As a 3/3 for three in two colors, with two abilities that are useful on their own and that complement each other, this is a pretty sweet card. I think it could be uncommon, though, and would serve the set better at that rarity, assuming the set has a tribal pairings theme.

Is the Wolf-Student Sylvian using her wolf friend to track down a target and then kill it? I feel like I'd let my wolves do the full hunt, but that's still a pretty cool story. This is very tribal-light—with threshold 1—which is actually a great place for most tribal cards. Is it too strong for its price/rarity? I'd have to test it to see. I like it, if not.

As much as I love how "~'s familiars have [ability]" reads like English, it's really not sufficient Magic rules text. For example, does this affect only creatures you control, or all creatures of the chosen type? Does it affect non-creatures of the chosen type?

"Choose a creature type other than a type it has" is also a bit awkward. Ignoring those templating concerns, familiar is an anti-tribal mechanic (though more focused than play-all-different-creature-types since it only asks you to avoid more dryads and druids). It's a nice byproduct of this selection method that creatures with familiar don't boost themselves, which helps balance them while addressing a clarity issue many lords tiptoe around.

Woodland Caller, in particular, ends up playing rather like Standard Bearer or Spellskite, since you have to remove it in order to remove the creatures its protecting. That you can play it in a deck with any other tribe (hmm, this really isn't anti-tribal so much as not-dryad-or-druid-tribal) gives it a nice modularity.

Holy awesome socks. These are some seriously cool designs. And no one had any trouble finding tribal things to do outside of the tired +1/+1. I'm particularly excited to explore paired-tribal after this challenge, but there are quite a few promising strains here. What would you call out among these?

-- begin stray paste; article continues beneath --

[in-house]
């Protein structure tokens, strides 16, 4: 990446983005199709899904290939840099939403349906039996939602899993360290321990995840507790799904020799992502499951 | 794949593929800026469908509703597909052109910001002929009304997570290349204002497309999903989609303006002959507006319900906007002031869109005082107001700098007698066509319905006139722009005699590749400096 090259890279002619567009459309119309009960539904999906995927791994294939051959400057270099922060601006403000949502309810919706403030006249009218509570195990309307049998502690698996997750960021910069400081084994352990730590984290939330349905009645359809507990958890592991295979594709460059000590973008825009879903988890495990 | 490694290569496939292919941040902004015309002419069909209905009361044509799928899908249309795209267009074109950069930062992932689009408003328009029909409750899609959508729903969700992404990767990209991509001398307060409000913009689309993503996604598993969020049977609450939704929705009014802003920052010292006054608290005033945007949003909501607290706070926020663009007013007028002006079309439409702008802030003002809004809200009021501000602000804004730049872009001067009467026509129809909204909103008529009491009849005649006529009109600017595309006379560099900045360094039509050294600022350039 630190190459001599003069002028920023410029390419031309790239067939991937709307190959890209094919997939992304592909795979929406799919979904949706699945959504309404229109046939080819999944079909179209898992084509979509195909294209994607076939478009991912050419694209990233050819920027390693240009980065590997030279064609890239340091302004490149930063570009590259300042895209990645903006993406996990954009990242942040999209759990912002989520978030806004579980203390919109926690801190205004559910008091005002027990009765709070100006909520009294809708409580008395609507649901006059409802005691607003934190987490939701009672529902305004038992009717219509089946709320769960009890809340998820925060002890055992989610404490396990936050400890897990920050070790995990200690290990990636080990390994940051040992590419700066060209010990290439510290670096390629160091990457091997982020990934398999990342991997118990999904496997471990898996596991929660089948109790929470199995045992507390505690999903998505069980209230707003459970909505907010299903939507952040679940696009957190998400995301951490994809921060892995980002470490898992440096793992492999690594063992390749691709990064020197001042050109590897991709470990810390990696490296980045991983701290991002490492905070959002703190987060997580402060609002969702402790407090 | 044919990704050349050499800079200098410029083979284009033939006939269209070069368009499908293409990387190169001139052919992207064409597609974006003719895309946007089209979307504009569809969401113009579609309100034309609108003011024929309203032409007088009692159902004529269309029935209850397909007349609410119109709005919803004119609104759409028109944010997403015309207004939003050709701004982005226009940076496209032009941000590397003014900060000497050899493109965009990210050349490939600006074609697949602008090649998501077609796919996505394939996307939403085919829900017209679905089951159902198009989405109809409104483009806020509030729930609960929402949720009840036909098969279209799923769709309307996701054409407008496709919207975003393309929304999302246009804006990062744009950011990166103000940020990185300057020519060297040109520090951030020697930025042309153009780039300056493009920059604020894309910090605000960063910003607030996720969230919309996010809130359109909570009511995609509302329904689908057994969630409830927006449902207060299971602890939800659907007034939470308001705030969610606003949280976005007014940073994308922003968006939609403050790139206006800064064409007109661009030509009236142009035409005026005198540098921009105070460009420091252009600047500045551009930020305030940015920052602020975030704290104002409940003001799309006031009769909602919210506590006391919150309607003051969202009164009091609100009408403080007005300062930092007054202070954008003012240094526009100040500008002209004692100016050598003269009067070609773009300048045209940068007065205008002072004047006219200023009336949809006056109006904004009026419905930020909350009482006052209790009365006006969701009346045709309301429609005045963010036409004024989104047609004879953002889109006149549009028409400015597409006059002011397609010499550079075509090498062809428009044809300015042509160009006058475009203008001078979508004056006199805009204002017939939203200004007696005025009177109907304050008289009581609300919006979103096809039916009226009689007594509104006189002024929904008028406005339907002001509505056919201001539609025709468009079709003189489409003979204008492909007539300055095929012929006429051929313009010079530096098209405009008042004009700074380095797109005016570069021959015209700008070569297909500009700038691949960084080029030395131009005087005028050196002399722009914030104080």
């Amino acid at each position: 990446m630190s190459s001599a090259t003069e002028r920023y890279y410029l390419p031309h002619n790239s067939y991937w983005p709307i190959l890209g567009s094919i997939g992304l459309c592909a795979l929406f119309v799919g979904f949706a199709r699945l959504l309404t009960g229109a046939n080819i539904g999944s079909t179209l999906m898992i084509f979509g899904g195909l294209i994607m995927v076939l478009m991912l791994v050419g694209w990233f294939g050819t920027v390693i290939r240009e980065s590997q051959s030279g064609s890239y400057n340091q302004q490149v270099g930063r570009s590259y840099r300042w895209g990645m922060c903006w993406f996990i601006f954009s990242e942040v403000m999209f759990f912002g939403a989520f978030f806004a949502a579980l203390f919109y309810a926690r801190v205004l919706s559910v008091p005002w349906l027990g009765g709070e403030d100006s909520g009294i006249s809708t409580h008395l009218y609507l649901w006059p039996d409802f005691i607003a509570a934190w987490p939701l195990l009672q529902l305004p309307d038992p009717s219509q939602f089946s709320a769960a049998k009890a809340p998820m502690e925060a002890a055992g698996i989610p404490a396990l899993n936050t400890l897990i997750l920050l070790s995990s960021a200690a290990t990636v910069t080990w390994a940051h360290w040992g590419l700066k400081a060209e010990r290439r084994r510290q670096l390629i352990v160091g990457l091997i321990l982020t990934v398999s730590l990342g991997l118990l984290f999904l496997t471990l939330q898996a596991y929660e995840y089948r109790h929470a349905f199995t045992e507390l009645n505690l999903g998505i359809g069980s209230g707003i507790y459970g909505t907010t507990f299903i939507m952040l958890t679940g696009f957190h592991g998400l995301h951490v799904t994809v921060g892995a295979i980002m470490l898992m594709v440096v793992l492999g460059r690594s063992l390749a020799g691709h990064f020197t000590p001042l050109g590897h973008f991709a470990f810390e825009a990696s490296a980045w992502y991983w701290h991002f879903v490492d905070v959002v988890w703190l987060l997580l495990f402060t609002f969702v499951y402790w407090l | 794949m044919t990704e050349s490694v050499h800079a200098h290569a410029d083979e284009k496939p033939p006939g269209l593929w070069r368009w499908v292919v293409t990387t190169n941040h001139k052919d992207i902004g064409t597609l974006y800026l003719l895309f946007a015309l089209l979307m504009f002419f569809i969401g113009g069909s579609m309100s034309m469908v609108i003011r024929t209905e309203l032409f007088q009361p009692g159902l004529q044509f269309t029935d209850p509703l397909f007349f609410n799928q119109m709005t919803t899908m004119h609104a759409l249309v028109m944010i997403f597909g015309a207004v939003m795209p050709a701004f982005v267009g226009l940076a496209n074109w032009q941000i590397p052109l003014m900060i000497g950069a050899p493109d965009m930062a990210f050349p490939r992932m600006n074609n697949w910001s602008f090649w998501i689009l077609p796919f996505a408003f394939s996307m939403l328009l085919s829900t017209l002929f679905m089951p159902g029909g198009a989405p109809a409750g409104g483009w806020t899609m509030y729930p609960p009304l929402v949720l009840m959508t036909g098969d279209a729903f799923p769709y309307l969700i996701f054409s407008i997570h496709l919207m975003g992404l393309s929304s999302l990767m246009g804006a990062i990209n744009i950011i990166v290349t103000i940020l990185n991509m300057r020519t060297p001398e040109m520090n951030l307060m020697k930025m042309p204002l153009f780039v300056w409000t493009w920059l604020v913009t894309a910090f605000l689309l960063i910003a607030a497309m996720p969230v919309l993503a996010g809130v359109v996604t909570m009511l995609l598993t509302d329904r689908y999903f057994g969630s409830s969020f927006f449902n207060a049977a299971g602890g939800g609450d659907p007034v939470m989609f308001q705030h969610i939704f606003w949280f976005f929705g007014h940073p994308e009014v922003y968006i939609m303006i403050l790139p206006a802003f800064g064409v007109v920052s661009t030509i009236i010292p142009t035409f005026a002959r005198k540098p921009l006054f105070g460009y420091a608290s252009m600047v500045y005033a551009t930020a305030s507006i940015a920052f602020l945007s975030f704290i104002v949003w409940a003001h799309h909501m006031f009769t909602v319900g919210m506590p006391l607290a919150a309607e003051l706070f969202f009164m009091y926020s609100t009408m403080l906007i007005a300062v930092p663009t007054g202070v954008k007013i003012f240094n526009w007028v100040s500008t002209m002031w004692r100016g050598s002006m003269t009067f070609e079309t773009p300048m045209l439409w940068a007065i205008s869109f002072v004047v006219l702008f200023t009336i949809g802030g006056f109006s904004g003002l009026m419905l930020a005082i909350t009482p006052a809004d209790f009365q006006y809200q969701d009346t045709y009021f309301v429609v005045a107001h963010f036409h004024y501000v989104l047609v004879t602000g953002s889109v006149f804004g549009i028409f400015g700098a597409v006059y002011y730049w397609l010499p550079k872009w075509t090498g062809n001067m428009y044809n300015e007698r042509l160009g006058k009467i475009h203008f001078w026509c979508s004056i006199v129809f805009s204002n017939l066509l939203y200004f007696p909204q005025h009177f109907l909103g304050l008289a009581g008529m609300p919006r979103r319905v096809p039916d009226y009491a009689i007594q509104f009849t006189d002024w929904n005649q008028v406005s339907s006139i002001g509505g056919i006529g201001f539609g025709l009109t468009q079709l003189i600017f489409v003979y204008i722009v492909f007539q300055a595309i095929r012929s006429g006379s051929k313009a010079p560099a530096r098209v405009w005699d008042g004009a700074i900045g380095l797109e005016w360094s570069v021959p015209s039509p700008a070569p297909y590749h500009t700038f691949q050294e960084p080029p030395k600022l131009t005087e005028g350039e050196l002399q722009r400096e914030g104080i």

Thanks to Alex for rendering the cards.


  1. Add this line to the reminder text on Woodland Caller: (Creatures you control of the chosen type are its familiars.) Does that make it clearer?

    Magic seems to be going for a more "natural English" feel with its keyword choices (Comet Storm "is kicked," Renegade Krasis "evolves", opponents "pay tribute") so I wanted to utilize that.

    I have a strong preference for modular mechanics over linear ones, so this was my way of expressing that while doing a tribal challenge.

    What's wrong with the name Raiser of Wolves?

    I suggested much Spirit of the Pack's current wording. My understanding is that on abilities with only a single (or no) target, the word "another" consistently means "a permanent other than the one that has this ability", so it doesn't necessarily translate to the Wolf used to pay the cost needing to be a different one than the Wolf benefiting from the ability. I did forget about Tribal, though. Stupid Tribal.

    1. That reminder text does wonders, yes. And the move toward more natural language is fantastic, and that's what I love about Caller.